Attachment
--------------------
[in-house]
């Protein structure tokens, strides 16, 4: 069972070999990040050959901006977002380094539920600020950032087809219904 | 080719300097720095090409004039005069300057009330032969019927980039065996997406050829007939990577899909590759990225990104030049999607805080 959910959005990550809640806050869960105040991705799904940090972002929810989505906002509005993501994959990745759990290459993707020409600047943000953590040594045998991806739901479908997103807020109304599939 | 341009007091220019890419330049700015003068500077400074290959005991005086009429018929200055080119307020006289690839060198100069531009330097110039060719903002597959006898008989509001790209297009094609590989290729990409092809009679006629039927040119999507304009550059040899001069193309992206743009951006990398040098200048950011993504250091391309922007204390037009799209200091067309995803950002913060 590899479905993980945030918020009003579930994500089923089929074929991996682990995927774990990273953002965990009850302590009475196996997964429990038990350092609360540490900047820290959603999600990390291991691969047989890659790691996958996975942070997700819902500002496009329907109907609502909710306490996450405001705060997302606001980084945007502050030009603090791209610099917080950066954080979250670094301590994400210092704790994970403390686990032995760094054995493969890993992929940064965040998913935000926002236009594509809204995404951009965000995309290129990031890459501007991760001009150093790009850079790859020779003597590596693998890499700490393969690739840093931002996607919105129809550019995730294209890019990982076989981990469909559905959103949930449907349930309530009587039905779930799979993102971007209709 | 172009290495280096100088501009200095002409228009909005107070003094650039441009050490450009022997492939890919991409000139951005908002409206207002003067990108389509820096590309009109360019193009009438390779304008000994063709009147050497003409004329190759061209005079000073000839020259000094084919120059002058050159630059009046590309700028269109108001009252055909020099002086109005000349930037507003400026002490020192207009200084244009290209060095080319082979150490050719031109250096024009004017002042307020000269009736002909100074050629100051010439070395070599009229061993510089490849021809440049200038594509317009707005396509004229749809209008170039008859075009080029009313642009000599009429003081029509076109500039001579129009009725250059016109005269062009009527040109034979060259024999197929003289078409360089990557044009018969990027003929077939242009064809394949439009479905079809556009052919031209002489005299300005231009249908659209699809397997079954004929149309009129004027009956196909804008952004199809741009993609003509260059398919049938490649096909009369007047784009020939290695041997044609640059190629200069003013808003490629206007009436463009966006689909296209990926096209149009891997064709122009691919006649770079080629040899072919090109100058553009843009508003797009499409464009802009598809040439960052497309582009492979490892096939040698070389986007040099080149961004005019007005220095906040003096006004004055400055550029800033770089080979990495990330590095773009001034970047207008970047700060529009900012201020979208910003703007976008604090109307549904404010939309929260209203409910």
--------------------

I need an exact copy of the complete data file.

[in-house]
């Protein structure tokens, strides 16, 4: 069972070999990040050959901006977002380094539920600020950032087809219904 | 080719300097720095090409004039005069300057009330032969019927980039065996997406050829007939990577899909590759990225990104030049999607805080 959910959005990550809640806050869960105040991705799904940090972002929810989505906002509005993501994959990745759990290459993707020409600047943000953590040594045998991806739901479908997103807020109304599939 | 341009007091220019890419330049700015003068500077400074290959005991005086009429018929200055080119307020006289690839060198100069531009330097110039060719903002597959006898008989509001790209297009094609590989290729990409092809009679006629039927040119999507304009550059040899001069193309992206743009951006990398040098200048950011993504250091391309922007204390037009799209200091067309995803950002913060 590899479905993980945030918020009003579930994500089923089929074929991996682990995927774990990273953002965990009850302590009475196996997964429990038990350092609360540490900047820290959603999600990390291991691969047989890659790691996958996975942070997700819902500002496009329907109907609502909710306490996450405001705060997302606001980084945007502050030009603090791209610099917080950066954080979250670094301590994400210092704790994970403390686990032995760094054995493969890993992929940064965040998913935000926002236009594509809204995404951009965000995309290129990031890459501007991760001009150093790009850079790859020779003597590596693998890499700490393969690739840093931002996607919105129809550019995730294209890019990982076989981990469909559905959103949930449907349930309530009587039905779930799979993102971007209709 | 172009290495280096100088501009200095002409228009909005107070003094650039441009050490450009022997492939890919991409000139951005908002409206207002003067990108389509820096590309009109360019193009009438390779304008000994063709009147050497003409004329190759061209005079000073000839020259000094084919120059002058050159630059009046590309700028269109108001009252055909020099002086109005000349930037507003400026002490020192207009200084244009290209060095080319082979150490050719031109250096024009004017002042307020000269009736002909100074050629100051010439070395070599009229061993510089490849021809440049200038594509317009707005396509004229749809209008170039008859075009080029009313642009000599009429003081029509076109500039001579129009009725250059016109005269062009009527040109034979060259024999197929003289078409360089990557044009018969990027003929077939242009064809394949439009479905079809556009052919031209002489005299300005231009249908659209699809397997079954004929149309009129004027009956196909804008952004199809741009993609003509260059398919049938490649096909009369007047784009020939290695041997044609640059190629200069003013808003490629206007009436463009966006689909296209990926096209149009891997064709122009691919006649770079080629040899072919090109100058553009843009508003797009499409464009802009598809040439960052497309582009492979490892096939040698070389986007040099080149961004005019007005220095906040003096006004004055400055550029800033770089080979990495990330590095773009001034970047207008970047700060529009900012201020979208910003703007976008604090109307549904404010939309929260209203409910």